When Nude Isn’t Naked

A Guest Post by Contributor Lisa Hill, American expatriate living in Switzerland.

I walk through the room, topless, anticipating… He waits for me there, ready.
doc's office - courtesy of brandi sims "house of sims" on Flickr
I climb onto the table and my doctor begins the examination.

Nudity. Nakedness. Not always the seductive, titillating state we Americans have infused it with.

Sometimes, it’s just being without clothes.

I have experienced this new clarity since moving to Switzerland and visiting the doctor here.

Pieces of Me

Back  home a doctor never sees the whole body of a patient. They sneak glimpses through peeled-back paper or under cottony gowns. One breast, one arm, a portion of rib revealed then covered again as if the light would somehow damage it. We are parts, not a whole. And those parts must not be associated with a body, with a person, lest we are overcome with….what? Lust? Embarrassment? Desire? Shame?

The first time the nurse here asked me to remove all clothing above my waist and the doctor would be in to see me, I peered around, searching for the johnny. The paper top. A robe. I inquired as to their whereabouts and was told to just undress. The doctor would be right in.

So I did with the dawning realization of something cloistered in my mind. Something I’ve always known but hadn’t stopped to consider. The doctor is a doctor. He needs to see these parts to examine and diagnose. There is no need for “Hide and Seek” in these circumstances. How had it become thus in the U.S.?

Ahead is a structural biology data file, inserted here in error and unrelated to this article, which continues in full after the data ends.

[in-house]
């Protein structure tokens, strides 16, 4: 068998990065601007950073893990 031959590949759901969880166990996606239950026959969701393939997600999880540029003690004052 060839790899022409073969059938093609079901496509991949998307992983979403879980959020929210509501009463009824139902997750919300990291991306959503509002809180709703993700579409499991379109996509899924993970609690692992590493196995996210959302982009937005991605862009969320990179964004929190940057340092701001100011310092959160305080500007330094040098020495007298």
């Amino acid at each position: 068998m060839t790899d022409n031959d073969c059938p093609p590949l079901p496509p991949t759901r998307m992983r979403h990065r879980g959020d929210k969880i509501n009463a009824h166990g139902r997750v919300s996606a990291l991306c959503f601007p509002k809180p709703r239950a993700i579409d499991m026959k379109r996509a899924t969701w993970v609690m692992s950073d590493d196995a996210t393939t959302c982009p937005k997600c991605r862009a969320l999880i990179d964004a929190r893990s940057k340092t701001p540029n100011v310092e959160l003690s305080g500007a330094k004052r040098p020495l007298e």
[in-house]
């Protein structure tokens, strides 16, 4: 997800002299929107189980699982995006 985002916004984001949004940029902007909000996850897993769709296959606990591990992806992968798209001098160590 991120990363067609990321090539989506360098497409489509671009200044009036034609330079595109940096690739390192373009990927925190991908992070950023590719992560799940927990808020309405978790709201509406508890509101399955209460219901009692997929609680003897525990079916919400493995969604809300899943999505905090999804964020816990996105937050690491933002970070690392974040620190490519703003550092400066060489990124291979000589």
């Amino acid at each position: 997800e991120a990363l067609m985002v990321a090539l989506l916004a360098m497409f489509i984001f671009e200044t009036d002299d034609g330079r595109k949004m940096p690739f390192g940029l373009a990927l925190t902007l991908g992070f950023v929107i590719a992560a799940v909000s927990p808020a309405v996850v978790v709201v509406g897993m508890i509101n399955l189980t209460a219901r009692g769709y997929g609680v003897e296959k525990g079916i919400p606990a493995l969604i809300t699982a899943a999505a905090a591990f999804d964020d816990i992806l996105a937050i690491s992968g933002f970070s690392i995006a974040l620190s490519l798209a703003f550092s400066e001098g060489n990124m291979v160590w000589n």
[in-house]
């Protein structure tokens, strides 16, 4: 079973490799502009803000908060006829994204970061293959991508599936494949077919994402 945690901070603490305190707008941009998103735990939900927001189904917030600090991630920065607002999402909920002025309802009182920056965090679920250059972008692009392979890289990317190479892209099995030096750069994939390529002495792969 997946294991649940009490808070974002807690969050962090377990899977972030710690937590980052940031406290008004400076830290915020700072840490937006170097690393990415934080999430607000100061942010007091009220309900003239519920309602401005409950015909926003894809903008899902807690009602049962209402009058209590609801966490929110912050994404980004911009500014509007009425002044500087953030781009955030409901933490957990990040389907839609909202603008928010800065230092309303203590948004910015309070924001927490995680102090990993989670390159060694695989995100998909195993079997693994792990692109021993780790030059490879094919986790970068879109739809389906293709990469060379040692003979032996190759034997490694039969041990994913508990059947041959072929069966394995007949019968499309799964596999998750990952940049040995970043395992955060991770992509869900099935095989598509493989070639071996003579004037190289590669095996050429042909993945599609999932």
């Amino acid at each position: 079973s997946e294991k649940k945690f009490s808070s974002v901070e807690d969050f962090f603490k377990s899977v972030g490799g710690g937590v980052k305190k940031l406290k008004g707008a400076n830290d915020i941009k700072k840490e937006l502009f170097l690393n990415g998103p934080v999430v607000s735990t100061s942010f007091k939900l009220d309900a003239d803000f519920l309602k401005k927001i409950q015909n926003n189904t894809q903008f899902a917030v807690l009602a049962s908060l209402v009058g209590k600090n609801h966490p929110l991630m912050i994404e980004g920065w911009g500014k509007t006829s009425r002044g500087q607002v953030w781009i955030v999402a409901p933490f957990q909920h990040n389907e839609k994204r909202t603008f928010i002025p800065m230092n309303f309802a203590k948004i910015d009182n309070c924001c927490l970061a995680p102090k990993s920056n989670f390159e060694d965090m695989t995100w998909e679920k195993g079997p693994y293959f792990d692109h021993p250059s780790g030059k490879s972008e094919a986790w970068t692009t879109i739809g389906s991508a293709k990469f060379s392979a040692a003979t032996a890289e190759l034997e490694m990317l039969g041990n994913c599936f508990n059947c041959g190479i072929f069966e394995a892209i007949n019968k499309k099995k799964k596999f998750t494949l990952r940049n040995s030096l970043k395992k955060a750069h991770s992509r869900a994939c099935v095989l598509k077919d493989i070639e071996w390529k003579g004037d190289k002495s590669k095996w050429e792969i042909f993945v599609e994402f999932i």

“Here is what I’ve come to see you about. Please. Look.”

Naked Practicalities

I also consider the huge savings in laundry and disposable gowns that this attitude affords. Lower cost of health care through nudity!

And I have become comfortable, to some extent, with the nakedness. At the beach on the lake, women will frequently doff their tops and stretch out in the sun. In public. With people around. And no one seems to be overwhelmed by this act. I haven’t seen anyone staring, or acting untoward.

The woman is topless because she is not wearing a top. And the world spins on.

I don’t speak for all American women or their attitudes. I know only my own impressions and motivations. For me, the narrow context in which we see the nude body back home has colored what is “appropriate” and what is “beautiful.” What is beautiful is the perfect. The perky. The American super-sized portion.

The Swiss woman doesn’t seem to be bound by the same indoctrination. The bodies lazing in the sun are perfect in their comfort, but not in the narrow view of beauty to which we are somehow held accountable. My imperfect self would be unremarkable among the other bare breasted bodies on the beach.

Not that I have overcome my ingrained modest tendencies. I endure strap lines in my tan not because my nakedness is significant to others, but because my naked body is still private territory (and somehow unworthy of display) in my American subconsciousness. Unless I have a doctor’s appointment.

Then, I walk through the room…

  5 comments for “When Nude Isn’t Naked

Comments are closed.